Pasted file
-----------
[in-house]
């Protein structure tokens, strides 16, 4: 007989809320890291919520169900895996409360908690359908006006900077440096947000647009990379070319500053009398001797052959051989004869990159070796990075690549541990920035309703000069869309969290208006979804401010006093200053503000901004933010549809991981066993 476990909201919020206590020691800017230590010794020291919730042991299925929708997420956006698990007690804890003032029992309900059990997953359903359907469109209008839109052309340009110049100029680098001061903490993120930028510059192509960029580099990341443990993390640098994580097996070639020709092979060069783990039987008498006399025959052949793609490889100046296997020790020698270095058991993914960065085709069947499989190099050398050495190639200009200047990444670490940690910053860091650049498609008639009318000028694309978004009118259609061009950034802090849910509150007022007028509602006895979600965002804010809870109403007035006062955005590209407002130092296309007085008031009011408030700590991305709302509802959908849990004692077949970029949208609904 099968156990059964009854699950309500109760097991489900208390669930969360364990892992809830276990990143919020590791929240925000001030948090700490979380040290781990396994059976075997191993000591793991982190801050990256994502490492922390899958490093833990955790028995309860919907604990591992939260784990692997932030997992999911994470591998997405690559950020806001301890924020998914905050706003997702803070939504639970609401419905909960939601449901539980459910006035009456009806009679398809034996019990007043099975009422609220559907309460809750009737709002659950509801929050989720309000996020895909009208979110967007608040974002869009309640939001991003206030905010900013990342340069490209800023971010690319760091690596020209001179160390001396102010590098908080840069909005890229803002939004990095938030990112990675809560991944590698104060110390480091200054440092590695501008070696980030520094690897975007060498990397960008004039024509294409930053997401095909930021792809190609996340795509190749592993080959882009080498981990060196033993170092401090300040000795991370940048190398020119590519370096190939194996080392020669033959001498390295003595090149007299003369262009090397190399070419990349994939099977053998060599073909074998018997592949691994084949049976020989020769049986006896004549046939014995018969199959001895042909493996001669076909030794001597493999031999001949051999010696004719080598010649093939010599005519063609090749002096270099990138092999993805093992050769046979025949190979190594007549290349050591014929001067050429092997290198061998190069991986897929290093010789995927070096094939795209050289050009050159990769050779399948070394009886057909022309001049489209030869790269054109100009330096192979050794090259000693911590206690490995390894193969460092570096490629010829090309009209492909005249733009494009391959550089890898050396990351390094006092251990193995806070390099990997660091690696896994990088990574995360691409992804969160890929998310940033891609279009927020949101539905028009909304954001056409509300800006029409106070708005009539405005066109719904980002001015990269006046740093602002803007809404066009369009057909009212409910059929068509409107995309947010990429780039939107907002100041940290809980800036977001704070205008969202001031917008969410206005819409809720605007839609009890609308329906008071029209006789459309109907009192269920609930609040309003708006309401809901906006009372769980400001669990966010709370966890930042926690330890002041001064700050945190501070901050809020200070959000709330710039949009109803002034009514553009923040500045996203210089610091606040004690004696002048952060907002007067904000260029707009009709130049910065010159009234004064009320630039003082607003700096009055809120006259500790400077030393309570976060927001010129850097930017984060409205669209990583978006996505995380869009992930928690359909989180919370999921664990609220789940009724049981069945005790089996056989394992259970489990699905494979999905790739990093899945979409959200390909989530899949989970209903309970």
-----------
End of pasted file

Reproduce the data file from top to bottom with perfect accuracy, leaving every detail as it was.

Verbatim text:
[in-house]
């Protein structure tokens, strides 16, 4: 007989809320890291919520169900895996409360908690359908006006900077440096947000647009990379070319500053009398001797052959051989004869990159070796990075690549541990920035309703000069869309969290208006979804401010006093200053503000901004933010549809991981066993 476990909201919020206590020691800017230590010794020291919730042991299925929708997420956006698990007690804890003032029992309900059990997953359903359907469109209008839109052309340009110049100029680098001061903490993120930028510059192509960029580099990341443990993390640098994580097996070639020709092979060069783990039987008498006399025959052949793609490889100046296997020790020698270095058991993914960065085709069947499989190099050398050495190639200009200047990444670490940690910053860091650049498609008639009318000028694309978004009118259609061009950034802090849910509150007022007028509602006895979600965002804010809870109403007035006062955005590209407002130092296309007085008031009011408030700590991305709302509802959908849990004692077949970029949208609904 099968156990059964009854699950309500109760097991489900208390669930969360364990892992809830276990990143919020590791929240925000001030948090700490979380040290781990396994059976075997191993000591793991982190801050990256994502490492922390899958490093833990955790028995309860919907604990591992939260784990692997932030997992999911994470591998997405690559950020806001301890924020998914905050706003997702803070939504639970609401419905909960939601449901539980459910006035009456009806009679398809034996019990007043099975009422609220559907309460809750009737709002659950509801929050989720309000996020895909009208979110967007608040974002869009309640939001991003206030905010900013990342340069490209800023971010690319760091690596020209001179160390001396102010590098908080840069909005890229803002939004990095938030990112990675809560991944590698104060110390480091200054440092590695501008070696980030520094690897975007060498990397960008004039024509294409930053997401095909930021792809190609996340795509190749592993080959882009080498981990060196033993170092401090300040000795991370940048190398020119590519370096190939194996080392020669033959001498390295003595090149007299003369262009090397190399070419990349994939099977053998060599073909074998018997592949691994084949049976020989020769049986006896004549046939014995018969199959001895042909493996001669076909030794001597493999031999001949051999010696004719080598010649093939010599005519063609090749002096270099990138092999993805093992050769046979025949190979190594007549290349050591014929001067050429092997290198061998190069991986897929290093010789995927070096094939795209050289050009050159990769050779399948070394009886057909022309001049489209030869790269054109100009330096192979050794090259000693911590206690490995390894193969460092570096490629010829090309009209492909005249733009494009391959550089890898050396990351390094006092251990193995806070390099990997660091690696896994990088990574995360691409992804969160890929998310940033891609279009927020949101539905028009909304954001056409509300800006029409106070708005009539405005066109719904980002001015990269006046740093602002803007809404066009369009057909009212409910059929068509409107995309947010990429780039939107907002100041940290809980800036977001704070205008969202001031917008969410206005819409809720605007839609009890609308329906008071029209006789459309109907009192269920609930609040309003708006309401809901906006009372769980400001669990966010709370966890930042926690330890002041001064700050945190501070901050809020200070959000709330710039949009109803002034009514553009923040500045996203210089610091606040004690004696002048952060907002007067904000260029707009009709130049910065010159009234004064009320630039003082607003700096009055809120006259500790400077030393309570976060927001010129850097930017984060409205669209990583978006996505995380869009992930928690359909989180919370999921664990609220789940009724049981069945005790089996056989394992259970489990699905494979999905790739990093899945979409959200390909989530899949989970209903309970």